Seeking stories of extinction in museums worldwide, Dolly Jørgensen finds a curated absence at Royal Botanic Gardens Kew.

It is just an empty pot. The huge orange clay container stands amidst verdant vines, ferns, and lush temperate bushes, but nothing was visibly growing in it. A small black sign in the barren soil labelled it Nesiota elliptica.

A Saint Helena olive (Nesiota elliptica) used to grow in this clay pot with sprig decoration marking it as property of Royal Botanic Gardens Kew. At the end of 2003, after battling a fungal infection, the tree died. While the death of a tree is nothing special for botanical gardens like Kew, the death of this tree was different. This was the endling Saint Helena olive, the last of its kind.

The Saint Helena olive, which was in the buckthorn family and unrelated to true olives, was endemic to the South Atlantic island of Saint Helena. It grew in the upland cloud forests as a small spreading tree with deep grey foliage and small pinkish blossoms in the summer. But then came the colonizers.

Saint Helena was discovered by Portuguese explorers in the early sixteenth century and the East India Company of Britain established the first permanent settlements on the island in the mid-seventeenth. The island became a regular stopover port for ships needing to replenish supplies on their return voyage from Asia. Slaves labored on the plantations, particularly growing coffee, the seeds of which were first imported in 1733. Forest was cleared by humans, as well as by feral goats, which devoured young tree shoots.

The destruction took its toll on the tree. When Joseph D. Hooker described Nesiota elliptica in the 11th volume of his Icones Plantarum in 1871, it was already quite rare.

“A very few trees now remain, probably not more than twelve or fifteen at the most,” remarked Royal engineer John Charles Melliss in St. Helena: A Physical, Historical and Topographical Description of the Island, Including the Geology, Fauna, Flora and Meteorology (1875). He had collected the herbarium specimen (K00214561) for Kew, and his wife, Alice Elizabeth Louisa Melliss, executed its botanical illustration for his book. At that time, the last few trees were barely clinging to life on the northern side of the highest mountain, Diana’s Peak.

These soon disappeared. A wild specimen was eventually discovered in 1977, and before it died in 1994, a successful cutting was propagated from it. That single cutting had lived at Kew in the pot that now stands empty. All that remains of Nesiota elliptica is some genetic material stored in the DNA and Tissue Bank at Kew and the soil that once enveloped its roots.

Globally, extinction is happening rapidly—so rapidly that many scientists are saying that we are in a Sixth Mass Extinction event. This biodiversity loss is most acute on islands like Saint Helena, where species evolved for specific niches which have been disrupted by European colonizers and their imports. The Saint Helena olive is not as special as we might think at first.

If you travel the halls of natural history museums, you will commonly encounter the remains of extinction. It is relatively easy to come face-to-face with the passenger pigeon, which in the early 1800s numbered in the billions before a precipitous decline due to market hunting down to zero in 1914, and the thylacine, which was hunted as an agricultural pest by White colonizers on Tasmania and became extinct in 1936. There many other extinction remains on display too, from great auk eggs that look like a Jackson Pollock painting to awkward dodo skeletons to roaring Cape Lions.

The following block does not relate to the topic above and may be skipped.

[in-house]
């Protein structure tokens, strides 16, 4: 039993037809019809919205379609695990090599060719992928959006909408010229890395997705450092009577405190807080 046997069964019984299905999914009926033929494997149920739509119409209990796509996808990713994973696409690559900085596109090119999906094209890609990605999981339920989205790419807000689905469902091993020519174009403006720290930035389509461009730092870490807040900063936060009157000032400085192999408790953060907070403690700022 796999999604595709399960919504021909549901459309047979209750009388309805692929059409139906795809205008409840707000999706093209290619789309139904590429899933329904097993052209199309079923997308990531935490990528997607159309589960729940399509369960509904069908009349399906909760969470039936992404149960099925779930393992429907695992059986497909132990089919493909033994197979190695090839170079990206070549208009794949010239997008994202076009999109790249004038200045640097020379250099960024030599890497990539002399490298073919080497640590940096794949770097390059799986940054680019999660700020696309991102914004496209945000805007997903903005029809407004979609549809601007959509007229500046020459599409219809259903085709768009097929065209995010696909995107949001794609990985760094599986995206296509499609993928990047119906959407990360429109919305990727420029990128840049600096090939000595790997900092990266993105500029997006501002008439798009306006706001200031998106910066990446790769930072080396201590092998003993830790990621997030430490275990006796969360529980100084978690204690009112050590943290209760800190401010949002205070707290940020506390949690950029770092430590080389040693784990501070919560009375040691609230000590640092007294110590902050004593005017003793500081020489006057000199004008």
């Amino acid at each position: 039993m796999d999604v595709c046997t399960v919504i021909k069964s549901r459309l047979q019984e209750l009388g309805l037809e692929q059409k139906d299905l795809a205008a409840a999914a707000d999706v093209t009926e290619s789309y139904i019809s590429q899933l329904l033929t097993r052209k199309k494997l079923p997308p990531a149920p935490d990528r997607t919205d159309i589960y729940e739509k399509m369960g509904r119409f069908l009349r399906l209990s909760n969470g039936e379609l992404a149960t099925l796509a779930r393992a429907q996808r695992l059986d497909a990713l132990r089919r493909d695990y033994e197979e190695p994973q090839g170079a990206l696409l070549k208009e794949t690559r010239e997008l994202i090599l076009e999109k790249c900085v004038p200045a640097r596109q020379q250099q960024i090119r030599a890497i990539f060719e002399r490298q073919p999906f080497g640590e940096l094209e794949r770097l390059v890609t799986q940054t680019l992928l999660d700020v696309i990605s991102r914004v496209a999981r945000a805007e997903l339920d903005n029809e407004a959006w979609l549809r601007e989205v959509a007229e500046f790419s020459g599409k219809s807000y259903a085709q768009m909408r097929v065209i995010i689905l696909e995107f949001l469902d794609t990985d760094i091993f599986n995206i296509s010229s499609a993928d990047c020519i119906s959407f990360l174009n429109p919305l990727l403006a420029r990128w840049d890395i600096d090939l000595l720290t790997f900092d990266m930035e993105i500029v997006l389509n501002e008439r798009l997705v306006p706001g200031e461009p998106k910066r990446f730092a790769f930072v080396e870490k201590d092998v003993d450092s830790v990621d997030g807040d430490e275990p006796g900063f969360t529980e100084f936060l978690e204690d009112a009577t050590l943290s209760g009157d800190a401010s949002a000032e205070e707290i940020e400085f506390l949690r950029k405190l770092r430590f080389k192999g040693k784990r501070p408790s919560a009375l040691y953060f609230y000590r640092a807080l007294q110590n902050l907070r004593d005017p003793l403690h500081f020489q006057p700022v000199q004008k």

Very few natural history museums put extinct, or even endangered, plants on display.

But very few natural history museums put extinct, or even endangered, plants on display. Muséum national d’Histoire naturelle in Paris is one of the few who does. In their Hall of Threatened and Extinct Animals, which is the largest dedicated display of extinct and endangered species in the world, a wall of herbarium sheets gives a glimpse into vegetation loss with two specimens labelled as extinct: Violette de Cry (Viola cryana), a violet endemic to limestone outcrops of the Cry region in north-central France, disappeared by 1930, and Fleur de St Louis (Hibiscus liliiflorus), a small hibiscus tree of the Mascarene Islands, which is extinct on Reunion Island (although it is still present as two wild individuals on Rodrigues Island). In all of my research visits to more than 70 natural history museums across the globe, Viola cryana is the only globally extinct plant specimen I encountered on display. The herbarium specimen of the violet—with its four individual plants pasted flat with brown dried stems, tangled thin roots, and pressed flowers faded to a dark ivory color—gives very little indication of how this plant would have appeared in nature. Unlike the animal taxidermy specimens in the room, which are preserved in three dimensional forms and with some semblance of original colors, these sheets capture little of the vibrancy of life.

Perhaps, then, displaying an empty pot in the Kew greenhouse was the most appropriate choice to mark the extinction of the Saint Helena olive. Rather than encountering some brittle leaves on display, an empty pot reminds the visitor that extinction leaves an absence, a hole that will remain unfilled. This is the Saint Helena olive.

Dolly Jørgensen directs the Greenhouse Center for Environmental Humanities at University of Stavanger, Norway and is coeditor of Environmental Humanities.

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